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Defending life from the moment of conception

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News, 14 April 2003

14 April 2003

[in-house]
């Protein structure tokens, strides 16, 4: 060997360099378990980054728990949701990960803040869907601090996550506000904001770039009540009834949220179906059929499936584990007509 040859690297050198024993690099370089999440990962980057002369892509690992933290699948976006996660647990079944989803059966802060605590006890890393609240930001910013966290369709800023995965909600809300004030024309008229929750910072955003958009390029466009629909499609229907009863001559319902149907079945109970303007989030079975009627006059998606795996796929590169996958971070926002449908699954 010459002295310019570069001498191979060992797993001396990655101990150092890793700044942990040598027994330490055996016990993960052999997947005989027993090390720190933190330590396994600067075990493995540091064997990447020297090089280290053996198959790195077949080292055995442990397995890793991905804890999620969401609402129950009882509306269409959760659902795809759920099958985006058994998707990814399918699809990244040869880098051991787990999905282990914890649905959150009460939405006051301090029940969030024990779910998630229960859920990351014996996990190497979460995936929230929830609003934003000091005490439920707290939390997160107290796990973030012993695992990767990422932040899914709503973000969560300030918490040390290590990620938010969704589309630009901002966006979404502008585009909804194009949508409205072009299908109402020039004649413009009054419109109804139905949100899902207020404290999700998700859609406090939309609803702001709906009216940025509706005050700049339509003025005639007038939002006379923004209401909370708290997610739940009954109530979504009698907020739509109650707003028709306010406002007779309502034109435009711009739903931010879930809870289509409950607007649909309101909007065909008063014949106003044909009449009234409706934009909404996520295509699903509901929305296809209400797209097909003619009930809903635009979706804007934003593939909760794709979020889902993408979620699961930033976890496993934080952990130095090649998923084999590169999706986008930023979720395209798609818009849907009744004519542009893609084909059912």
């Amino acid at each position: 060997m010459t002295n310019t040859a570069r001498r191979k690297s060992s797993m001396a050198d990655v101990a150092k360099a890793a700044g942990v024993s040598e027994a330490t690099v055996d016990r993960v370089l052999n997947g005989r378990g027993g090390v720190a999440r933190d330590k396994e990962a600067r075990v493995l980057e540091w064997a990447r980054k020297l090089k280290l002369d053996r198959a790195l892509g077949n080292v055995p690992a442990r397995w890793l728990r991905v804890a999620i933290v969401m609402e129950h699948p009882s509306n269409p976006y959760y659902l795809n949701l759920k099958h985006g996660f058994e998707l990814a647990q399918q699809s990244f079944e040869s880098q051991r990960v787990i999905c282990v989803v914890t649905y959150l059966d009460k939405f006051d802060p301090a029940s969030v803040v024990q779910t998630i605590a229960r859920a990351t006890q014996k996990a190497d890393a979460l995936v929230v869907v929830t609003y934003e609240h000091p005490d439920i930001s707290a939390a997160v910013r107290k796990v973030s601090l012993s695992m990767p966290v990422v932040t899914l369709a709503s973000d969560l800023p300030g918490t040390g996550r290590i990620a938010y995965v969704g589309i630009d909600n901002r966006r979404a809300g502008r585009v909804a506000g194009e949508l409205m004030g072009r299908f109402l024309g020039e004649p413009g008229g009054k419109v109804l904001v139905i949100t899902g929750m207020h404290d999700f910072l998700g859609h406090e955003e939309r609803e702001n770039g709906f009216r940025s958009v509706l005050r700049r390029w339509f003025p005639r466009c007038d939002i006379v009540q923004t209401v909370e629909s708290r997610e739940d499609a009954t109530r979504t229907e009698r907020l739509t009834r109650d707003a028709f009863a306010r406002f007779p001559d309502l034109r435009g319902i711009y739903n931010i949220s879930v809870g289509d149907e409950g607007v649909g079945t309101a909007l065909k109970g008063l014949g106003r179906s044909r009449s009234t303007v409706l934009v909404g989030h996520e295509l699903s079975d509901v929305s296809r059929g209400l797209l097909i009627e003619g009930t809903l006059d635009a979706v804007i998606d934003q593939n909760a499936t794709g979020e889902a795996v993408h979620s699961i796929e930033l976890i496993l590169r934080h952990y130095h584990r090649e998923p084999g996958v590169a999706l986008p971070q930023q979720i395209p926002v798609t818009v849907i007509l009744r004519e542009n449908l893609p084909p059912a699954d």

14 April 2003 It has emerged that an amendment to a proposed directive to ban all destructive experiments on human embryos was lost by just one vote in the European parliament last week. Members of the parliament voted last Thursday to adopt a proposed directive on human tissues and cells which would ban all human cloning for both reproductive and so-called therapeutic purposes [see digest for 10 April ]. However, after the amendments to ban all cloning had been passed by acclaim, the president of the parliament called for a roll-call vote on the amendment to ban all destructive research. This vote was then tied on 232 to 232, which meant that the amendment fell. It was for this reason that some pro-life MEPs, including Dana Rosemary Scallon, voted against the whole proposal. [SPUC, 14 April] The creator of Dolly the cloned sheep is pressing ahead with his plans to clone a human embryo for the purposes of medical research. Professor Ian Wilmut of the Roslin Institute near Edinburgh will apply to the UK's Human Fertilisation and Embryology Authority (HFEA) for permission to create a clone of a patient with motor neurone disease (MND). The embryo's stem cells would then be extracted - a process which would result in his or her death - and used for research into possible treatments for MND. It is rumoured that the HFEA is open to accepting Professor Wilmut's application. A spokesman for the Association of Medical Research Charities welcomed news of the application, but warned that it could take many years to develop any treatments. [The Scotsman, 12 April ] Ethical adult stem cell technology is consistently shown to provide a more promising alternative to so-called therapeutic cloning - see digest for 11 April . The High Court of New Zealand has ruled that women can complete chemical abortions at home. In a judgement released on Friday, Justice Durie ruled that women who were given the RU-486 abortion drug regimen to procure an abortion did not need to stay in hospital until after their child had been expelled from the womb. In most chemical abortions after implantation, RU-486 (mifepristone) is used to attack the unborn child and another drug is then administered 36 to 48 hours later to expel the dead or dying foetus. This often results in serious bleeding and trauma. New Zealand's Right to Life group described the judgement as "a sad and historic day for unborn children and their mothers" and is likely to appeal. [New Zealand Herald and xtramsn, 12 April] Catholics and Buddhists in Taiwan are urging the government not to consider a proposal to offer abortions to pregnant illegal immigrants from mainland China. The government is considering a proposal to offer abortions to women in a detention camp in northern Taiwan [see digest for 11 April ], but Archbishop Joseph Ti-kang of Taipei told a news conference: "No one has the right to terminate the lives of others. Abortions represent a severe violation of fundamental human rights." Yang Shun-oh of the Buddhist foundation agreed and urged the government to reconsider because "being anti-abortion is more than a religious stance. It is a genuine show of respect for life." [Taiwan News, 12 April ] Police in South Africa are to investigate claims that abortion clinics in Durban are encouraging women to dump their aborted babies in refuse bins. Dozens of dead foetuses have been found in open spaces, refuse bins and toilets over the last few months, and social workers believe that this is because women are completing their [chemical] abortions at home and then depositing their dead babies in the streets in plastic bags provided by the abortionists. [Daily News, South Africa, 11 April ] The grieving parents of a 17-year-old who killed himself have demanded action against websites which promote suicide. Tim Piper, an A-level student from Chippenham in western England, consulted the websites before hanging himself. [The Bath Chronicle, 7 April ] The Australian government announced last week that it was considering laws to crack down on the use of the internet to promote suicide. One of their targets would appear to be Dr Philip Nitschke, the prominent pro-euthanasia campaigner [see digest for 8 April ]. The legislative council of New York City has voted to override the mayor's veto of two bills aimed at facilitating access to the abortifacient morning-after pill. Mayor Michael Bloomberg, a well-known pro-abortionist, blocked the measures to oblige city hospitals to provide the drug to alleged rape victims and to require pharmacists to display signs indicating the availability of the drug on the basis that the former was unnecessary and the latter unenforceable. [LifeSite, 11 April ; see digest for 19 March ] It seems that the first of these measures will apply also to Catholic hospitals in the city.

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